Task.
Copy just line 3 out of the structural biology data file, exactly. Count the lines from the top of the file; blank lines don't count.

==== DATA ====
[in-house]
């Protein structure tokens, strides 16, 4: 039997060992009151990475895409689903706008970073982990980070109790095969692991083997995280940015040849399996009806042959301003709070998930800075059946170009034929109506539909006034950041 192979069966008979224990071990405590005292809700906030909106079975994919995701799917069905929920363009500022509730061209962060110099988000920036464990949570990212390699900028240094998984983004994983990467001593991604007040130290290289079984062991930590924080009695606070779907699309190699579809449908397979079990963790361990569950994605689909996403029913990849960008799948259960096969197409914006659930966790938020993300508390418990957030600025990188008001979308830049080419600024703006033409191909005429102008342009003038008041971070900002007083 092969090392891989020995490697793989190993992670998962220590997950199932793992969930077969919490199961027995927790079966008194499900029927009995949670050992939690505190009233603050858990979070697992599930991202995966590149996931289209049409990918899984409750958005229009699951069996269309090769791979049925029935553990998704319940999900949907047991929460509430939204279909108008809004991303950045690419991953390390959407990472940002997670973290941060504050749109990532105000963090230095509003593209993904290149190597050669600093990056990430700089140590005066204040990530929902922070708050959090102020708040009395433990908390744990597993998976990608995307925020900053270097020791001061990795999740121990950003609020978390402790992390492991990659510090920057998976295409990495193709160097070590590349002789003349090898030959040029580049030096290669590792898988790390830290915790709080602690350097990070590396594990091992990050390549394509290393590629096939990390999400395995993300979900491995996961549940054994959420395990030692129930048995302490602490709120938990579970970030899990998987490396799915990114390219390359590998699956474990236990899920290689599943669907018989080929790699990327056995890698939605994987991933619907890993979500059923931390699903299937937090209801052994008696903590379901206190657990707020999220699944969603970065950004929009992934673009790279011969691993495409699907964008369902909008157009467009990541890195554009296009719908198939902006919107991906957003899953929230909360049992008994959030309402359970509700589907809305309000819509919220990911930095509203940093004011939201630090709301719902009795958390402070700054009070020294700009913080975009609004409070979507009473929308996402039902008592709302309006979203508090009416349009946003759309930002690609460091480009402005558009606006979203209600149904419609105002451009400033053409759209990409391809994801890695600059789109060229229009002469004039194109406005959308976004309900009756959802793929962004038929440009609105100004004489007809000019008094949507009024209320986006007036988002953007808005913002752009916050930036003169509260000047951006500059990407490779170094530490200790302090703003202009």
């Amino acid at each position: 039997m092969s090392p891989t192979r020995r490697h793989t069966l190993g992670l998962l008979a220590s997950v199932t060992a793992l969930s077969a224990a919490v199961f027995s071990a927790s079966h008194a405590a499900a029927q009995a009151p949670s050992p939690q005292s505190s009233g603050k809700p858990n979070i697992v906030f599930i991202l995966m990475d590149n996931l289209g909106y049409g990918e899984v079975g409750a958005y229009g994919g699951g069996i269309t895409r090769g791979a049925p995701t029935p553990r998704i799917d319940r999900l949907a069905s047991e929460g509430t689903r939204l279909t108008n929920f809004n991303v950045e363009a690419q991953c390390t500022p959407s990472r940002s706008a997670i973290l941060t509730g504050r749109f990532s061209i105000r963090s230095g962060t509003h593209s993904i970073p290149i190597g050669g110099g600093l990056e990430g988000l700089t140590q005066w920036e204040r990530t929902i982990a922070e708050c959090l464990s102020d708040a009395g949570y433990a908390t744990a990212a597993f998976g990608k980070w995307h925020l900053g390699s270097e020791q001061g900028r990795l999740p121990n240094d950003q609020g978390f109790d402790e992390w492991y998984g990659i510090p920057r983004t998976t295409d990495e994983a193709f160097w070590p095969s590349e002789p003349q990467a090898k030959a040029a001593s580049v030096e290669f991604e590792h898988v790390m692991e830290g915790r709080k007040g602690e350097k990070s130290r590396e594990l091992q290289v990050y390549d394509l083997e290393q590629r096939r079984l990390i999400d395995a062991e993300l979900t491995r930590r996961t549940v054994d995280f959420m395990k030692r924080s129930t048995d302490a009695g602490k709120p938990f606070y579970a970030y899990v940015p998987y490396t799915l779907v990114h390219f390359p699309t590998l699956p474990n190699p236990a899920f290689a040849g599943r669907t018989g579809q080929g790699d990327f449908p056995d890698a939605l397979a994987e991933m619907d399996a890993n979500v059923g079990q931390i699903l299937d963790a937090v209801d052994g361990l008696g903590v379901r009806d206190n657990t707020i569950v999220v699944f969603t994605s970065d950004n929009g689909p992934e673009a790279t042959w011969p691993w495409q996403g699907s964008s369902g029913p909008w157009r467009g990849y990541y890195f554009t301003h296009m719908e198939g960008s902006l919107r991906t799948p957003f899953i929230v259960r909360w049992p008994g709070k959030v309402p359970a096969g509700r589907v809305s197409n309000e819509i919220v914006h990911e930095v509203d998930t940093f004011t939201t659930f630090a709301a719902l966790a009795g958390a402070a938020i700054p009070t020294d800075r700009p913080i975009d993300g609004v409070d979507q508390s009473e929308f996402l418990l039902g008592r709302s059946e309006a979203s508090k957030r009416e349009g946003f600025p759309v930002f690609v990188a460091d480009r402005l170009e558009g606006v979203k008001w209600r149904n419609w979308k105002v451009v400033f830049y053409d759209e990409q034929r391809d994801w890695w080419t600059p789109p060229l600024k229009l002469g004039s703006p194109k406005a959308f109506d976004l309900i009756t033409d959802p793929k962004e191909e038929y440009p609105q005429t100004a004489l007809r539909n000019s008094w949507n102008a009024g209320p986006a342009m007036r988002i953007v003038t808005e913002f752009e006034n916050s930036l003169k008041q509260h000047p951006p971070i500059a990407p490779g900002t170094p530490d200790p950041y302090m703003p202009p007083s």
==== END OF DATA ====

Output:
């Amino acid at each position: 039997m092969s090392p891989t192979r020995r490697h793989t069966l190993g992670l998962l008979a220590s997950v199932t060992a793992l969930s077969a224990a919490v199961f027995s071990a927790s079966h008194a405590a499900a029927q009995a009151p949670s050992p939690q005292s505190s009233g603050k809700p858990n979070i697992v906030f599930i991202l995966m990475d590149n996931l289209g909106y049409g990918e899984v079975g409750a958005y229009g994919g699951g069996i269309t895409r090769g791979a049925p995701t029935p553990r998704i799917d319940r999900l949907a069905s047991e929460g509430t689903r939204l279909t108008n929920f809004n991303v950045e363009a690419q991953c390390t500022p959407s990472r940002s706008a997670i973290l941060t509730g504050r749109f990532s061209i105000r963090s230095g962060t509003h593209s993904i970073p290149i190597g050669g110099g600093l990056e990430g988000l700089t140590q005066w920036e204040r990530t929902i982990a922070e708050c959090l464990s102020d708040a009395g949570y433990a908390t744990a990212a597993f998976g990608k980070w995307h925020l900053g390699s270097e020791q001061g900028r990795l999740p121990n240094d950003q609020g978390f109790d402790e992390w492991y998984g990659i510090p920057r983004t998976t295409d990495e994983a193709f160097w070590p095969s590349e002789p003349q990467a090898k030959a040029a001593s580049v030096e290669f991604e590792h898988v790390m692991e830290g915790r709080k007040g602690e350097k990070s130290r590396e594990l091992q290289v990050y390549d394509l083997e290393q590629r096939r079984l990390i999400d395995a062991e993300l979900t491995r930590r996961t549940v054994d995280f959420m395990k030692r924080s129930t048995d302490a009695g602490k709120p938990f606070y579970a970030y899990v940015p998987y490396t799915l779907v990114h390219f390359p699309t590998l699956p474990n190699p236990a899920f290689a040849g599943r669907t018989g579809q080929g790699d990327f449908p056995d890698a939605l397979a994987e991933m619907d399996a890993n979500v059923g079990q931390i699903l299937d963790a937090v209801d052994g361990l008696g903590v379901r009806d206190n657990t707020i569950v999220v699944f969603t994605s970065d950004n929009g689909p992934e673009a790279t042959w011969p691993w495409q996403g699907s964008s369902g029913p909008w157009r467009g990849y990541y890195f554009t301003h296009m719908e198939g960008s902006l919107r991906t799948p957003f899953i929230v259960r909360w049992p008994g709070k959030v309402p359970a096969g509700r589907v809305s197409n309000e819509i919220v914006h990911e930095v509203d998930t940093f004011t939201t659930f630090a709301a719902l966790a009795g958390a402070a938020i700054p009070t020294d800075r700009p913080i975009d993300g609004v409070d979507q508390s009473e929308f996402l418990l039902g008592r709302s059946e309006a979203s508090k957030r009416e349009g946003f600025p759309v930002f690609v990188a460091d480009r402005l170009e558009g606006v979203k008001w209600r149904n419609w979308k105002v451009v400033f830049y053409d759209e990409q034929r391809d994801w890695w080419t600059p789109p060229l600024k229009l002469g004039s703006p194109k406005a959308f109506d976004l309900i009756t033409d959802p793929k962004e191909e038929y440009p609105q005429t100004a004489l007809r539909n000019s008094w949507n102008a009024g209320p986006a342009m007036r988002i953007v003038t808005e913002f752009e006034n916050s930036l003169k008041q509260h000047p951006p971070i500059a990407p490779g900002t170094p530490d200790p950041y302090m703003p202009p007083s």